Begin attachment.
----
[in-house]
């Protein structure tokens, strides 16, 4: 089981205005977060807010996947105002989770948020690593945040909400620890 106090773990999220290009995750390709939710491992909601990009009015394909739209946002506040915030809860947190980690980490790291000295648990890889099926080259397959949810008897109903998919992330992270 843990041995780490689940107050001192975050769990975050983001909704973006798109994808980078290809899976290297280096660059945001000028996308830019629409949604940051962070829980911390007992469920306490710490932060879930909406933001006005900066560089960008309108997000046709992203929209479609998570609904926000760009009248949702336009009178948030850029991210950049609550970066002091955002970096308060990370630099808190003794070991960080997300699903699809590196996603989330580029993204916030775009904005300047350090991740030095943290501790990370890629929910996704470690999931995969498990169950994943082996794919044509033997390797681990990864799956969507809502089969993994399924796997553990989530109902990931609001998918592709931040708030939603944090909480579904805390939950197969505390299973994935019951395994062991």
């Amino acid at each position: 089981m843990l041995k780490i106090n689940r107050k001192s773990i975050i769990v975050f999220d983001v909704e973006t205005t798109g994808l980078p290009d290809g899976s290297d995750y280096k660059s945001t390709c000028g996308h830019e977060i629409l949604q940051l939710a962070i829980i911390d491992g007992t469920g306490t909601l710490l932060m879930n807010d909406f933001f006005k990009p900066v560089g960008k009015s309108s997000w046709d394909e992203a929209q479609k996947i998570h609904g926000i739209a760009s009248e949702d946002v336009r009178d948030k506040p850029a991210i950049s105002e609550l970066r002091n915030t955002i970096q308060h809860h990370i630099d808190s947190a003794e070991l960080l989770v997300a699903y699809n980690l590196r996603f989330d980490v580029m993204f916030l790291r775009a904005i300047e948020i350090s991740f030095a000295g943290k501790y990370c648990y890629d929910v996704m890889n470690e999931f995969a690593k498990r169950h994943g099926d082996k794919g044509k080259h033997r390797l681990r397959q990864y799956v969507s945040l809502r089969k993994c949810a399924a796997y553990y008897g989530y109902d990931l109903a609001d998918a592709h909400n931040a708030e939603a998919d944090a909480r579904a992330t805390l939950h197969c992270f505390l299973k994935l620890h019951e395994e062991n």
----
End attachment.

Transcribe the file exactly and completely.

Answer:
[in-house]
């Protein structure tokens, strides 16, 4: 089981205005977060807010996947105002989770948020690593945040909400620890 106090773990999220290009995750390709939710491992909601990009009015394909739209946002506040915030809860947190980690980490790291000295648990890889099926080259397959949810008897109903998919992330992270 843990041995780490689940107050001192975050769990975050983001909704973006798109994808980078290809899976290297280096660059945001000028996308830019629409949604940051962070829980911390007992469920306490710490932060879930909406933001006005900066560089960008309108997000046709992203929209479609998570609904926000760009009248949702336009009178948030850029991210950049609550970066002091955002970096308060990370630099808190003794070991960080997300699903699809590196996603989330580029993204916030775009904005300047350090991740030095943290501790990370890629929910996704470690999931995969498990169950994943082996794919044509033997390797681990990864799956969507809502089969993994399924796997553990989530109902990931609001998918592709931040708030939603944090909480579904805390939950197969505390299973994935019951395994062991």
């Amino acid at each position: 089981m843990l041995k780490i106090n689940r107050k001192s773990i975050i769990v975050f999220d983001v909704e973006t205005t798109g994808l980078p290009d290809g899976s290297d995750y280096k660059s945001t390709c000028g996308h830019e977060i629409l949604q940051l939710a962070i829980i911390d491992g007992t469920g306490t909601l710490l932060m879930n807010d909406f933001f006005k990009p900066v560089g960008k009015s309108s997000w046709d394909e992203a929209q479609k996947i998570h609904g926000i739209a760009s009248e949702d946002v336009r009178d948030k506040p850029a991210i950049s105002e609550l970066r002091n915030t955002i970096q308060h809860h990370i630099d808190s947190a003794e070991l960080l989770v997300a699903y699809n980690l590196r996603f989330d980490v580029m993204f916030l790291r775009a904005i300047e948020i350090s991740f030095a000295g943290k501790y990370c648990y890629d929910v996704m890889n470690e999931f995969a690593k498990r169950h994943g099926d082996k794919g044509k080259h033997r390797l681990r397959q990864y799956v969507s945040l809502r089969k993994c949810a399924a796997y553990y008897g989530y109902d990931l109903a609001d998918a592709h909400n931040a708030e939603a998919d944090a909480r579904a992330t805390l939950h197969c992270f505390l299973k994935l620890h019951e395994e062991n």